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Chief, Balance of Payments Division (613-951-1872)
In particular, this was the case for mortgages and securities derived from them.
This was likely a reflection of relatively more prudent lending activities in Canada than in some other countries.
Canada, along with the U.S. and Australia, tended to have equity making up between 60-90% of foreign investments from 2001-2008. In contrast, other countries were less exposed to foreign equity markets, with Japan between 15% and 25% and the UK below 50% (Source: IMF Co-ordinated Portfolio Investment Survey).
Data from the quarterly Financial Flow Accounts, quarterly National Balance Sheet Accounts and quarterly Income and Expenditure Accounts (for GDP) are also referenced in this note.
The initial impact of concerns about exposure to US sub-prime mortgages was to freeze the market for asset-backed securities (ABS). Some of these securities were exposed to sub-prime mortgages, which were suddenly viewed as toxic by investors. The turmoil also affected Canadian financial markets. In Canada, after three years of steady growth, the market for asset-backed commercial paper (ABCP) shrank by almost $10 billion in the fourth quarter of 2007, and continued to contract every quarter in 2008.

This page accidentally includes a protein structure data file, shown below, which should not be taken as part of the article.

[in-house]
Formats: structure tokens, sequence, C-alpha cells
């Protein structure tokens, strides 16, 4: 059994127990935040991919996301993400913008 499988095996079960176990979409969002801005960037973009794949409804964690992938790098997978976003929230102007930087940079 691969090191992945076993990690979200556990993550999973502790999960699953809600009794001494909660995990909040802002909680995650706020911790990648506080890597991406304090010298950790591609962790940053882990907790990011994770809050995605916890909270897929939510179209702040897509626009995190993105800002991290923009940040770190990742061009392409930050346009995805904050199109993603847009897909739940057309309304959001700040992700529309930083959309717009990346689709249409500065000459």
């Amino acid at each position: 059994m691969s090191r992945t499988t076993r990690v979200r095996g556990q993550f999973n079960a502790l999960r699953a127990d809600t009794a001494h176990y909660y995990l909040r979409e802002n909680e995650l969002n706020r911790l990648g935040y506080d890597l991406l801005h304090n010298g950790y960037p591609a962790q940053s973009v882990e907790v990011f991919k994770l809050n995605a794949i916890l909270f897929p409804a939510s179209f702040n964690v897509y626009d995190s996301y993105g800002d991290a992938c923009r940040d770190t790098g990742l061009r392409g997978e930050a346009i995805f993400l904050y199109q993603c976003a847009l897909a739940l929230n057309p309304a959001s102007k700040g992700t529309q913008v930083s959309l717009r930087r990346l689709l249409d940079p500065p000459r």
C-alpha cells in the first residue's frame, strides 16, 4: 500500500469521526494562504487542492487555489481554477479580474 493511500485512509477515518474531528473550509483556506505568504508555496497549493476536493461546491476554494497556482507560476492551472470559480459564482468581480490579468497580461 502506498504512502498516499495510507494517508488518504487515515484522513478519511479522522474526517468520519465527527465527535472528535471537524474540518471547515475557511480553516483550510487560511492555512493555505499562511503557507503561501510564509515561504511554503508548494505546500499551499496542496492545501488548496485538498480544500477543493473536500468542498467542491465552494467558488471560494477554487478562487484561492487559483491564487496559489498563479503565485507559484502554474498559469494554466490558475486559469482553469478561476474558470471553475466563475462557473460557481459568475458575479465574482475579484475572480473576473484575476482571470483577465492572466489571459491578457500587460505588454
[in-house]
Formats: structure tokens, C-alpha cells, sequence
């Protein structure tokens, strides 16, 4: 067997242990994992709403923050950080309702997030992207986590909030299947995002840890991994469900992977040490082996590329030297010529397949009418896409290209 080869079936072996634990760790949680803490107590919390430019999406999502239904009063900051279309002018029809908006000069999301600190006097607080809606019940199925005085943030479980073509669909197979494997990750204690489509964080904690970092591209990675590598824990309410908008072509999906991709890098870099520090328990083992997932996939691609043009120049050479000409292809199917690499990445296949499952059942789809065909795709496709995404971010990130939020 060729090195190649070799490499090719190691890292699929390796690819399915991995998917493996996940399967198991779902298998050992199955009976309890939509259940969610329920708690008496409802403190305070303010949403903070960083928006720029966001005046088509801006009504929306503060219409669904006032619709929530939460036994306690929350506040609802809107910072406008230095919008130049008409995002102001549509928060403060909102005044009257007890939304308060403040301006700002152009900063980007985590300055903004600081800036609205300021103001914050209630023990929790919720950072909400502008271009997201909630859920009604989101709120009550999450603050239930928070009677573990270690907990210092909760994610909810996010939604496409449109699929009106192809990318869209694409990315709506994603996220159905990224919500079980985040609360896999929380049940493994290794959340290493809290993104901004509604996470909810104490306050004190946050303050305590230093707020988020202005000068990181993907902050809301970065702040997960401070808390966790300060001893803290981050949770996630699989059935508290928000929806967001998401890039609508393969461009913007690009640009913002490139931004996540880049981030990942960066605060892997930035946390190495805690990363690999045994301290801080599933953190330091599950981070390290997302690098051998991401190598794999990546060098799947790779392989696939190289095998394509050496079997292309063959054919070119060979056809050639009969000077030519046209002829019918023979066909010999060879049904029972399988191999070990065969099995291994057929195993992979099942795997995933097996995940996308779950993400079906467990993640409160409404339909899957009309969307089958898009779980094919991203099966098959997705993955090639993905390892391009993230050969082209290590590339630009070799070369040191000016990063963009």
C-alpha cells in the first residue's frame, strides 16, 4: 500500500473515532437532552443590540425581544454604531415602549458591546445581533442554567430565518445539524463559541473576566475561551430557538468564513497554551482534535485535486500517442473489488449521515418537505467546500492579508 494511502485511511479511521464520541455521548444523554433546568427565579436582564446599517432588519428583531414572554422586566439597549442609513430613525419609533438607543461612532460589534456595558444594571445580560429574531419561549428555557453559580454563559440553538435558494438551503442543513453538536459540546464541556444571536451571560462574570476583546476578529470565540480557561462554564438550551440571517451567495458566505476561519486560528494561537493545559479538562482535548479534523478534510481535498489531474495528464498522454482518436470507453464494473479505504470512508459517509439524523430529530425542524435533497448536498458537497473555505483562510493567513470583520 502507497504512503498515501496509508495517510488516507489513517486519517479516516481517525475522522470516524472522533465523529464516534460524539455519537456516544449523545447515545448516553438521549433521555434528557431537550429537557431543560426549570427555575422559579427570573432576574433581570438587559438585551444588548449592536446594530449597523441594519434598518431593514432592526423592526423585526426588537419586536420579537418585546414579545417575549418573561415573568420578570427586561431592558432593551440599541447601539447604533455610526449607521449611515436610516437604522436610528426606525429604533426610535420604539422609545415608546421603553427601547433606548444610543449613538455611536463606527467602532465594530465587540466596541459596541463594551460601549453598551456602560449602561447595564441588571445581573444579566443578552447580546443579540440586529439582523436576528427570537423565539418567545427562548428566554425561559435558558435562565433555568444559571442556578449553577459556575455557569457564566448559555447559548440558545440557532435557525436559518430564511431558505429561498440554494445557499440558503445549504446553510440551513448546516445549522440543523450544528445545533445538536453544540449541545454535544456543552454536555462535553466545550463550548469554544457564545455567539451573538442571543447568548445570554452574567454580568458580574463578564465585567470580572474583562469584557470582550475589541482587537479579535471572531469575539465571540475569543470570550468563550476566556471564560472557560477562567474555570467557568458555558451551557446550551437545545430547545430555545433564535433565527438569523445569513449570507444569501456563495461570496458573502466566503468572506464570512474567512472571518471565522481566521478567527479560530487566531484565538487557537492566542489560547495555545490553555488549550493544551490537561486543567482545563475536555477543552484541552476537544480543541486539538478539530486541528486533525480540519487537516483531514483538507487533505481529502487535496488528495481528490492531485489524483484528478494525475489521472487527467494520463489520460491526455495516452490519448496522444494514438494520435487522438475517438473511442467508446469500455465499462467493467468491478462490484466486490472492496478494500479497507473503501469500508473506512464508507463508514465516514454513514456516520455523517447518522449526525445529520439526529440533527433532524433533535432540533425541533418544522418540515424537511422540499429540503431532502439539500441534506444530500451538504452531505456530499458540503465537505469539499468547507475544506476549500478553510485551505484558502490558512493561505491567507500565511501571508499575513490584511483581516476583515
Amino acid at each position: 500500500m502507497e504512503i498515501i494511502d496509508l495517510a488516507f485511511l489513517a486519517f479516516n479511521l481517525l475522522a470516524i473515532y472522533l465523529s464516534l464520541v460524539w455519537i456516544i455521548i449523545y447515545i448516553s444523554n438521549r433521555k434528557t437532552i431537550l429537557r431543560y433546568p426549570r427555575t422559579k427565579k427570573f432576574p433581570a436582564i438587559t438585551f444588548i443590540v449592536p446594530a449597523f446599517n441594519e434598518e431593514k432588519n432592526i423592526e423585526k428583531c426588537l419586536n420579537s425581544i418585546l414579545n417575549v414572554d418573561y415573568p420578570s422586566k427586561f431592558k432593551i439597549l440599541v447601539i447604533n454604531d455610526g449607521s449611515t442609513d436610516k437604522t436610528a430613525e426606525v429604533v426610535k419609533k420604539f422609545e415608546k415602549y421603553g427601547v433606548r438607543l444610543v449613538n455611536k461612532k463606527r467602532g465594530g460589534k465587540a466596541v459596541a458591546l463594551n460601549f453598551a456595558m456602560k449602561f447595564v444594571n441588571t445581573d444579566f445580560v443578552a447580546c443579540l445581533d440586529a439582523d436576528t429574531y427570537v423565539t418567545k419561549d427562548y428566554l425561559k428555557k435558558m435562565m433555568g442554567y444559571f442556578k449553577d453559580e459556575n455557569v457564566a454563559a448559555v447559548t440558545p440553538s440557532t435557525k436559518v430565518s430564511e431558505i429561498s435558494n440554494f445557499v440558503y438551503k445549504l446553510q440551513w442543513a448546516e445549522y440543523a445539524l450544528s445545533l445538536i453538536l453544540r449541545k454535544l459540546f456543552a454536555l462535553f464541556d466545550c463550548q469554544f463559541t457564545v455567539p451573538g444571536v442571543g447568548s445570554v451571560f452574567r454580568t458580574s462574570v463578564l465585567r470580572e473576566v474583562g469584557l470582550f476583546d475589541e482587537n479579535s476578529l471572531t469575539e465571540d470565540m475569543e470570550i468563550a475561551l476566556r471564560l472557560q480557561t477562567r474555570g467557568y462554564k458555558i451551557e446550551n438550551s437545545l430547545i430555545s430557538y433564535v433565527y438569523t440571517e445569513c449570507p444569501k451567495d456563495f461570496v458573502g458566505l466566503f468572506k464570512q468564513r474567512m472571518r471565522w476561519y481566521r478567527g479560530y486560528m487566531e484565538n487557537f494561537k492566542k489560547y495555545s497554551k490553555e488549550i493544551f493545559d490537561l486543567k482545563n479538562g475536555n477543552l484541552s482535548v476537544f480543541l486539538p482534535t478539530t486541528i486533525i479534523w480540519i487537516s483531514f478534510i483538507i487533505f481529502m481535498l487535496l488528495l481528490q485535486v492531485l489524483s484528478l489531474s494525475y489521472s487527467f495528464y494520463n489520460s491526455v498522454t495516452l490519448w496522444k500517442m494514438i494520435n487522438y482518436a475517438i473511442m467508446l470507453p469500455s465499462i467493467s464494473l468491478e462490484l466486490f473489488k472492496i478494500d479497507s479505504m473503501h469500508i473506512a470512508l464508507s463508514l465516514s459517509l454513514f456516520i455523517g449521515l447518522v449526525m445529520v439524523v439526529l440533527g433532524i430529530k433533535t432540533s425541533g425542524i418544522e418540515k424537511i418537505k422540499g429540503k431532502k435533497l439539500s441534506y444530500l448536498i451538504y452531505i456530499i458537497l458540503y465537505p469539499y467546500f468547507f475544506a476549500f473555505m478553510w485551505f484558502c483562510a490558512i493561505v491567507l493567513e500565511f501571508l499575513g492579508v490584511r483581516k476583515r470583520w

This note only takes into account cross-border flows as they relate to Canada. Therefore, only foreign investors’ transactions in Canadian securities are considered.
The Canadian dollar depreciated against most major foreign currencies except the British pound. It depreciated 12.6% against the US dollar, 11.7% against the Euro, 25.4% against the Japanese Yen, but gained 6.4% against the British Pound.
Higher holdings of foreign securities increased exposure to changes in the exchange rate, as occurred during the commodity price boom after 2003 (when the dollar rose above parity with the US dollar) and its bust in the second half of 2008 (when the dollar quickly retreated to near US80 cents).
The TSX index fell 23.5% in the fourth quarter of 2008.
The supply of sovereign debt to support fiscal measures, not only in Canada but worldwide, increased significantly in 2009 and 2010.